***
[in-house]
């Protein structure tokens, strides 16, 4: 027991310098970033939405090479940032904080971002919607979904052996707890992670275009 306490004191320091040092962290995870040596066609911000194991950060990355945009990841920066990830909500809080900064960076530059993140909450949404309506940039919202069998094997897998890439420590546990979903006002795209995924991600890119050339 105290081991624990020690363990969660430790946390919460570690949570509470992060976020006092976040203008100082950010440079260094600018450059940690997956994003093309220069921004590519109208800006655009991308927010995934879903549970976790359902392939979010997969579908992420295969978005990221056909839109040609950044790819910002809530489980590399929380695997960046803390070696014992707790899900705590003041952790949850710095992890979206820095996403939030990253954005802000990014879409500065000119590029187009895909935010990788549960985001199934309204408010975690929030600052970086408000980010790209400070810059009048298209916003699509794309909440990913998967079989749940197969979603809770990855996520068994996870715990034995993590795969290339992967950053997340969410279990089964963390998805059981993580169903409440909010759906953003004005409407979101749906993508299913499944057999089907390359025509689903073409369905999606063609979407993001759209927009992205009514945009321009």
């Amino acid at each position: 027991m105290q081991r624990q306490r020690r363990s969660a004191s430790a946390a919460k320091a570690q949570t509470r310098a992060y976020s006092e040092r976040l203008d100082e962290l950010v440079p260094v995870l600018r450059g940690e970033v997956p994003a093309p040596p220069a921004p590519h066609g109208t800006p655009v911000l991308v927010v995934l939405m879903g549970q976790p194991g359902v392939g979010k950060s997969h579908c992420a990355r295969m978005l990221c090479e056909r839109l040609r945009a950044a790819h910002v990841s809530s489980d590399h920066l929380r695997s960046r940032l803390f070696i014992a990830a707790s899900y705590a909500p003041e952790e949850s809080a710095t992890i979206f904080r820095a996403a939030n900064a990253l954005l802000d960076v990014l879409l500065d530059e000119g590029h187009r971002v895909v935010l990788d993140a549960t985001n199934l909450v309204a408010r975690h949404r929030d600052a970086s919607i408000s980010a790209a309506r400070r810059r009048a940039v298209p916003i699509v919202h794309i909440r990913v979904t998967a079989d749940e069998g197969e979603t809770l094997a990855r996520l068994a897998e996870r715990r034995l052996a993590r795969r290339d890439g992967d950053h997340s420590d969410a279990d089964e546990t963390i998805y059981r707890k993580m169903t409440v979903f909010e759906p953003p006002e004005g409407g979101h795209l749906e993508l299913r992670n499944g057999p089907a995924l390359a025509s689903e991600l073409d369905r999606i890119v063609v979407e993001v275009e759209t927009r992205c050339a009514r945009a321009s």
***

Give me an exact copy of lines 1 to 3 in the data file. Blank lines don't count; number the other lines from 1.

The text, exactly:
[in-house]
């Protein structure tokens, strides 16, 4: 027991310098970033939405090479940032904080971002919607979904052996707890992670275009 306490004191320091040092962290995870040596066609911000194991950060990355945009990841920066990830909500809080900064960076530059993140909450949404309506940039919202069998094997897998890439420590546990979903006002795209995924991600890119050339 105290081991624990020690363990969660430790946390919460570690949570509470992060976020006092976040203008100082950010440079260094600018450059940690997956994003093309220069921004590519109208800006655009991308927010995934879903549970976790359902392939979010997969579908992420295969978005990221056909839109040609950044790819910002809530489980590399929380695997960046803390070696014992707790899900705590003041952790949850710095992890979206820095996403939030990253954005802000990014879409500065000119590029187009895909935010990788549960985001199934309204408010975690929030600052970086408000980010790209400070810059009048298209916003699509794309909440990913998967079989749940197969979603809770990855996520068994996870715990034995993590795969290339992967950053997340969410279990089964963390998805059981993580169903409440909010759906953003004005409407979101749906993508299913499944057999089907390359025509689903073409369905999606063609979407993001759209927009992205009514945009321009």
């Amino acid at each position: 027991m105290q081991r624990q306490r020690r363990s969660a004191s430790a946390a919460k320091a570690q949570t509470r310098a992060y976020s006092e040092r976040l203008d100082e962290l950010v440079p260094v995870l600018r450059g940690e970033v997956p994003a093309p040596p220069a921004p590519h066609g109208t800006p655009v911000l991308v927010v995934l939405m879903g549970q976790p194991g359902v392939g979010k950060s997969h579908c992420a990355r295969m978005l990221c090479e056909r839109l040609r945009a950044a790819h910002v990841s809530s489980d590399h920066l929380r695997s960046r940032l803390f070696i014992a990830a707790s899900y705590a909500p003041e952790e949850s809080a710095t992890i979206f904080r820095a996403a939030n900064a990253l954005l802000d960076v990014l879409l500065d530059e000119g590029h187009r971002v895909v935010l990788d993140a549960t985001n199934l909450v309204a408010r975690h949404r929030d600052a970086s919607i408000s980010a790209a309506r400070r810059r009048a940039v298209p916003i699509v919202h794309i909440r990913v979904t998967a079989d749940e069998g197969e979603t809770l094997a990855r996520l068994a897998e996870r715990r034995l052996a993590r795969r290339d890439g992967d950053h997340s420590d969410a279990d089964e546990t963390i998805y059981r707890k993580m169903t409440v979903f909010e759906p953003p006002e004005g409407g979101h795209l749906e993508l299913r992670n499944g057999p089907a995924l390359a025509s689903e991600l073409d369905r999606i890119v063609v979407e993001v275009e759209t927009r992205c050339a009514r945009a321009s």